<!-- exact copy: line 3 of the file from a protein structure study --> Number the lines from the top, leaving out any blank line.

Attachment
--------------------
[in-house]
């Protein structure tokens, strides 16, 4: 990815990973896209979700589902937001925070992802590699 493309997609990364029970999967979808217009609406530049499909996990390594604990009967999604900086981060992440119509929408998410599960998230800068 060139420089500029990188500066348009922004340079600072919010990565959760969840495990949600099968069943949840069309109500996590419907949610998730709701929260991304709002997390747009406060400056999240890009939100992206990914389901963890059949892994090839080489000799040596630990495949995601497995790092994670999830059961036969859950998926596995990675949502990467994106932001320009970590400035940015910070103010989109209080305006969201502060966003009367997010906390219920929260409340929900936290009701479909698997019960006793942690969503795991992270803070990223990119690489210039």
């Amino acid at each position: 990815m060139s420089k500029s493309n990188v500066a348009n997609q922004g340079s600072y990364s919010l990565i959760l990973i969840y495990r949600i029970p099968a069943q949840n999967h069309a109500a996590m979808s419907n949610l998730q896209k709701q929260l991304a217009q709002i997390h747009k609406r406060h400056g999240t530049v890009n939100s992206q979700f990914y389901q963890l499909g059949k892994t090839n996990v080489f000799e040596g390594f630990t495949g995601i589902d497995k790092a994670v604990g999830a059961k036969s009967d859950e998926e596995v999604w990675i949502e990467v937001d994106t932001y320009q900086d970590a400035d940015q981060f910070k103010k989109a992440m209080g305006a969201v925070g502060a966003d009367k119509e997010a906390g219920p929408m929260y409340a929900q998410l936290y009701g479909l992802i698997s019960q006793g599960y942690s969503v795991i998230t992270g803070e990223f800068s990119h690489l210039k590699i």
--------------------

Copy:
């Amino acid at each position: 990815m060139s420089k500029s493309n990188v500066a348009n997609q922004g340079s600072y990364s919010l990565i959760l990973i969840y495990r949600i029970p099968a069943q949840n999967h069309a109500a996590m979808s419907n949610l998730q896209k709701q929260l991304a217009q709002i997390h747009k609406r406060h400056g999240t530049v890009n939100s992206q979700f990914y389901q963890l499909g059949k892994t090839n996990v080489f000799e040596g390594f630990t495949g995601i589902d497995k790092a994670v604990g999830a059961k036969s009967d859950e998926e596995v999604w990675i949502e990467v937001d994106t932001y320009q900086d970590a400035d940015q981060f910070k103010k989109a992440m209080g305006a969201v925070g502060a966003d009367k119509e997010a906390g219920p929408m929260y409340a929900q998410l936290y009701g479909l992802i698997s019960q006793g599960y942690s969503v795991i998230t992270g803070e990223f800068s990119h690489l210039k590699i």